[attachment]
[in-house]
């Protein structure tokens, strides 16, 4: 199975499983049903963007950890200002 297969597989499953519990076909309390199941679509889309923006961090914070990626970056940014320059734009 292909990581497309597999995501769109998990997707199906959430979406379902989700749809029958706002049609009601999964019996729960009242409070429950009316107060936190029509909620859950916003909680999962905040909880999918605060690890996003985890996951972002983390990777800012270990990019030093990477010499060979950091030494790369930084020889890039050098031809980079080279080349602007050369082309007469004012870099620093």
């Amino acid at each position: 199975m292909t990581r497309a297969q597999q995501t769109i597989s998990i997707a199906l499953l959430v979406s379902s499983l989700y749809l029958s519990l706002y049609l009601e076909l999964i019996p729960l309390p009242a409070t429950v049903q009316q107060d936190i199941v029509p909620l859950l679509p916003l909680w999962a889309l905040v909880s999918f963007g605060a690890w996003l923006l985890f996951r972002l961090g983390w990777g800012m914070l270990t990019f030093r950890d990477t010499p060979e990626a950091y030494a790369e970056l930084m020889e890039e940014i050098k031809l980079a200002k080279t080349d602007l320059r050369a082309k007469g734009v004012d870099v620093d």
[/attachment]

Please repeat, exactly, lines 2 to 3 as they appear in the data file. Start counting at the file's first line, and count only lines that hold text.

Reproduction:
């Protein structure tokens, strides 16, 4: 199975499983049903963007950890200002 297969597989499953519990076909309390199941679509889309923006961090914070990626970056940014320059734009 292909990581497309597999995501769109998990997707199906959430979406379902989700749809029958706002049609009601999964019996729960009242409070429950009316107060936190029509909620859950916003909680999962905040909880999918605060690890996003985890996951972002983390990777800012270990990019030093990477010499060979950091030494790369930084020889890039050098031809980079080279080349602007050369082309007469004012870099620093």
């Amino acid at each position: 199975m292909t990581r497309a297969q597999q995501t769109i597989s998990i997707a199906l499953l959430v979406s379902s499983l989700y749809l029958s519990l706002y049609l009601e076909l999964i019996p729960l309390p009242a409070t429950v049903q009316q107060d936190i199941v029509p909620l859950l679509p916003l909680w999962a889309l905040v909880s999918f963007g605060a690890w996003l923006l985890f996951r972002l961090g983390w990777g800012m914070l270990t990019f030093r950890d990477t010499p060979e990626a950091y030494a790369e970056l930084m020889e890039e940014i050098k031809l980079a200002k080279t080349d602007l320059r050369a082309k007469g734009v004012d870099v620093d």